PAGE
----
The networks involved in cognitive control deficits in neurological patients are likely to be complex and to date are poorly understood. This study investigated the neurobiological basis of attentional control dysfunction in neurodegenerative disease by determining the effect of regional brain atrophy on Flanker task performance of neurodegenerative patients. We hypothesized that atrophy in DLPFC and ACC would be significantly associated with decreased attentional control performance on the Flanker task. Attentional control performance is assessed by the relative accuracy and response time performance in the congruent and incongruent Flanker stimulus conditions. A decrease in attentional control performance is indicated by a selective decrease in accuracy and longer response times in the incongruent condition, relative to the congruent condition. We used voxel-based morphometry (VBM) to measure the relationship between MRI measures of regional grey matter atrophy and performance on a version of the Flanker task, measured by accuracy and response time. Patients from diverse diagnostic groups with variable Flanker task performance and patterns of grey matter atrophy were included to provide variability in the sample and improve the power of the correlation analysis. Examining patients with variable clinical symptoms and atrophy patterns also indicates the degree to which a correlation between regional atrophy and performance holds across diagnostic categories, and is thus a more generalizable reflection of the relationship between task performance and regional brain dysfunction independent of diagnostic categories or typical overall patterns of atrophy associated with those categories.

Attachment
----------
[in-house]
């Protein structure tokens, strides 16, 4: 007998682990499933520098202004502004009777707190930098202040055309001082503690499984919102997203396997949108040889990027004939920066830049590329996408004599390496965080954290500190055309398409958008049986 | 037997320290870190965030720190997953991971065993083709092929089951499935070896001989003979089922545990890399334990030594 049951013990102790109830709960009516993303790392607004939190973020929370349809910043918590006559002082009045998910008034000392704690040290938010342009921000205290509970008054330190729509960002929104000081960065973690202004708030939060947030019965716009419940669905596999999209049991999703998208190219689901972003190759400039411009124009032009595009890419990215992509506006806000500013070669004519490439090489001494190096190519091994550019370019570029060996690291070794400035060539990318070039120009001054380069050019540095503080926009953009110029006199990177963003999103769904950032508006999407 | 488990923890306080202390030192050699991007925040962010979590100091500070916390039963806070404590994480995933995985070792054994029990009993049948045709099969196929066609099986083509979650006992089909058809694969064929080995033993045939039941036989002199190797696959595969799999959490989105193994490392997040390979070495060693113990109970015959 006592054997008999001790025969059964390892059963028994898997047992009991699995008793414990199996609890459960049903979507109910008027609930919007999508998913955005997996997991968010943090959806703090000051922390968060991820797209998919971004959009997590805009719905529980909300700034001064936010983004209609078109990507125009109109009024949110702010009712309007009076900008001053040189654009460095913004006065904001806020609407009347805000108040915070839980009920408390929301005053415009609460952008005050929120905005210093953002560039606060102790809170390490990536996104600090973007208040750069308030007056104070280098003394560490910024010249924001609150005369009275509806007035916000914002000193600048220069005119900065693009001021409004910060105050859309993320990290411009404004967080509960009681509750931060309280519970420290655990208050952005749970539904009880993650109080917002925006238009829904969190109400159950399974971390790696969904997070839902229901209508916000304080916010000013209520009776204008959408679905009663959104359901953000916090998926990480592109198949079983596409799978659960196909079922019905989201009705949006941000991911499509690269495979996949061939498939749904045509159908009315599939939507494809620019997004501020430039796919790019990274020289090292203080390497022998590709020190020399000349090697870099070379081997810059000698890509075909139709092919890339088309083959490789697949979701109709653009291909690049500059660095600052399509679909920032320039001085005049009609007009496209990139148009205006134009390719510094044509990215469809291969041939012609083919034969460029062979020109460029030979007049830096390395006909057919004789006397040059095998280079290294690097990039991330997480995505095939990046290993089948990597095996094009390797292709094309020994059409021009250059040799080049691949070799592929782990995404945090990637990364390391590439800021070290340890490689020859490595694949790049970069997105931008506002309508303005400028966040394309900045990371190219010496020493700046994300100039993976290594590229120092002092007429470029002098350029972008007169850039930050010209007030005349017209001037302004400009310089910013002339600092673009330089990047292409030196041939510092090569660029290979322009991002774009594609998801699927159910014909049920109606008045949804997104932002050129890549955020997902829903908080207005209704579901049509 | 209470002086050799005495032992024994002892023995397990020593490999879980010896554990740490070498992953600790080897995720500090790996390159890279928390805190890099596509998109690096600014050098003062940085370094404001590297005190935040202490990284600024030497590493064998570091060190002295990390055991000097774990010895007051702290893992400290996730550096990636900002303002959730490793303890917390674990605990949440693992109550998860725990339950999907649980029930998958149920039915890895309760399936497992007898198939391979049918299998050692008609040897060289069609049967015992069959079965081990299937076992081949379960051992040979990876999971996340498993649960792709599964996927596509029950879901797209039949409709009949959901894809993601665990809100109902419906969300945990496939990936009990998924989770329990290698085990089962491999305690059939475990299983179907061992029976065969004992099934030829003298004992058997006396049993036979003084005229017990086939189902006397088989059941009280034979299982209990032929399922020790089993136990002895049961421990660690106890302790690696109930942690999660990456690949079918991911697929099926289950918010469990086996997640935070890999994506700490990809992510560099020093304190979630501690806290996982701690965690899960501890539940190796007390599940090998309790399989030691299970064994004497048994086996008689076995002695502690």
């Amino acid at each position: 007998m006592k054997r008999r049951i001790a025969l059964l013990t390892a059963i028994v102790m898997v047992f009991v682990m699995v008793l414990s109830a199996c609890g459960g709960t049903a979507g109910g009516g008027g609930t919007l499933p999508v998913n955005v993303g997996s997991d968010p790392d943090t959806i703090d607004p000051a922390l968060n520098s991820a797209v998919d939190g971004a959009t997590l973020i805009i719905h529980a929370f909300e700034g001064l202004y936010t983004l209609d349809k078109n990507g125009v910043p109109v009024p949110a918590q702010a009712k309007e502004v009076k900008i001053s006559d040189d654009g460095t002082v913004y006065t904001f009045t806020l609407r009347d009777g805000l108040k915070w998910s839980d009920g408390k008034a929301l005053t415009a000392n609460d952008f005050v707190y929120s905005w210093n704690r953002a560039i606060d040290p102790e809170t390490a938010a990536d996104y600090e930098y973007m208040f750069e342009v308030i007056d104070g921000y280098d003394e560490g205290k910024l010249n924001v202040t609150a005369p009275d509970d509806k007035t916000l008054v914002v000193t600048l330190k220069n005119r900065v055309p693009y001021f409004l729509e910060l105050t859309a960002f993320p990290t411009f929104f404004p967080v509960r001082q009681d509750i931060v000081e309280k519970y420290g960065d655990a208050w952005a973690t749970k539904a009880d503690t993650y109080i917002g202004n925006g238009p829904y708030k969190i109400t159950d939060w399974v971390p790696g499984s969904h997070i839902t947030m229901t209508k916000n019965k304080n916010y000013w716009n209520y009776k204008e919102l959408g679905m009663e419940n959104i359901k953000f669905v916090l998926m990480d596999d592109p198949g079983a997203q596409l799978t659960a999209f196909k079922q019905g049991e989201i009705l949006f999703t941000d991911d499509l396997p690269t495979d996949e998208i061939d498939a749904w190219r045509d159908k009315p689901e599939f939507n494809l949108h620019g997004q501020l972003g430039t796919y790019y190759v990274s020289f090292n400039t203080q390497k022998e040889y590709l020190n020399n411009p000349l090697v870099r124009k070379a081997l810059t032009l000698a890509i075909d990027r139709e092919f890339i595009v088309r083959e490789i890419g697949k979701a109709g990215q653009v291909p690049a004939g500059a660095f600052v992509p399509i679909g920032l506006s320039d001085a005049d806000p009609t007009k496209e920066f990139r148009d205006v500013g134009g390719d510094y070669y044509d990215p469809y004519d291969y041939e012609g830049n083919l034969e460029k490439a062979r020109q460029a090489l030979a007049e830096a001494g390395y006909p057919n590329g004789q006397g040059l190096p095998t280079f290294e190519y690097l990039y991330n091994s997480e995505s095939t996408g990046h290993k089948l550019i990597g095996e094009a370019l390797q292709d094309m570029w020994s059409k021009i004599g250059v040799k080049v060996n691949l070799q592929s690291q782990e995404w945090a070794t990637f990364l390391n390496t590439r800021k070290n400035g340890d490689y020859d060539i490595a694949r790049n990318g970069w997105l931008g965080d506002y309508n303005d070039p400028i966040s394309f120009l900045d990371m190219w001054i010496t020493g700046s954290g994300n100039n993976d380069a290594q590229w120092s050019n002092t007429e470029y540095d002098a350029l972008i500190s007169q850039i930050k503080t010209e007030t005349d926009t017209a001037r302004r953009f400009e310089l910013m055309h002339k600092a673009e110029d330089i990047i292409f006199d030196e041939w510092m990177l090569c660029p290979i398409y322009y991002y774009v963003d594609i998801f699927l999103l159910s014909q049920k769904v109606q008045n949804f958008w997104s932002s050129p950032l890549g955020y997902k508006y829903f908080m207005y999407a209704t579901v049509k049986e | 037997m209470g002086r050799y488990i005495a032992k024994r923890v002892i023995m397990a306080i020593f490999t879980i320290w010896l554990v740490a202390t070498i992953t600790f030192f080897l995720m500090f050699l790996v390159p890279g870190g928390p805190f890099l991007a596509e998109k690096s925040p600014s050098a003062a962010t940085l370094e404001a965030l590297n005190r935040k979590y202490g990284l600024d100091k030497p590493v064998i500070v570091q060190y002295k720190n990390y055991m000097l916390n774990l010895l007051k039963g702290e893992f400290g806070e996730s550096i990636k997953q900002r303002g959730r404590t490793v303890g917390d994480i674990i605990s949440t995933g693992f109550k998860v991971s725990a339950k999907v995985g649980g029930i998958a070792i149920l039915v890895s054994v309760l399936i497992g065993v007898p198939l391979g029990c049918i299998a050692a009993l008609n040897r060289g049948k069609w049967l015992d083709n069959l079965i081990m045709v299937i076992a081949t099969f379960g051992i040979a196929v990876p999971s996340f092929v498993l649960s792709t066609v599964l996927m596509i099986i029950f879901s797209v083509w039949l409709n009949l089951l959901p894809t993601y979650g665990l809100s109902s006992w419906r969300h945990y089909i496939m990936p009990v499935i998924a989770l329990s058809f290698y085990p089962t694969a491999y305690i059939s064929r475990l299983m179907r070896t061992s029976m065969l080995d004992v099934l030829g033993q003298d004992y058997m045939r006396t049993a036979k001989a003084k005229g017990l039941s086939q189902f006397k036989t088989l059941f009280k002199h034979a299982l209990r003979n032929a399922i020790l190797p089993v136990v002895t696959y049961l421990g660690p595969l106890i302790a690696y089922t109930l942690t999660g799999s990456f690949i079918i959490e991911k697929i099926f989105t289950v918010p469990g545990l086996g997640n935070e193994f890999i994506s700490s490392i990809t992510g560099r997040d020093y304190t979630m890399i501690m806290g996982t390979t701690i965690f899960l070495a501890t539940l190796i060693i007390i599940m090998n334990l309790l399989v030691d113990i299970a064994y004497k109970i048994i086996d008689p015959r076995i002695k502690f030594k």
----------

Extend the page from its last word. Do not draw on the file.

Sixty-five subjects were recruited from a pool of UCSF Memory and Aging Center research participants, and gave written informed consent in accordance with the UCSF IRB. Each subject underwent a comprehensive diagnostic evaluation, including a neurological exam, cognitive screening, and informant report. Research diagnosis was determined by a multidisciplinary team. The subjects ranged in age from 44 years of age to 81 years of age (Mean: 63.9 years, StDev: 8.8 years). These included 11 patients with Frontotemporal Dementia (FTD) (Neary, 1995), 6 patients with Alzheimer’s Disease (AD) (McKhann et al., 1984), 8 patients with Mild Cognitive Impairment (MCI) (Petersen, 2006), 2 patients who met the criteria for Non-Fluent Progressive Aphasia (NPFA) (Gorno-Tempini et al., 2004), 2 patients who met the criteria for Corticobasal Degeneration (CBD) (Litvan et al., 1996), 3 patients who met the criteria for Progressive Supranuclear Palsy (PSP) (Litvan et al., 1996), and 10 patients who met the criteria for Semantic Dementia (SD) (Neary, 1995). In addition, the study sample included 22 age-matched healthy controls (HC) who were evaluated by the same UCSF diagnostic team. For inclusion as healthy controls for this study, subjects had to have a normal neurological exam, a Clinical Dementia Rating (CDR) scale score = 0, and a Mini-Mental State Examination (MMSE) score >28 (of 30) (Table 1).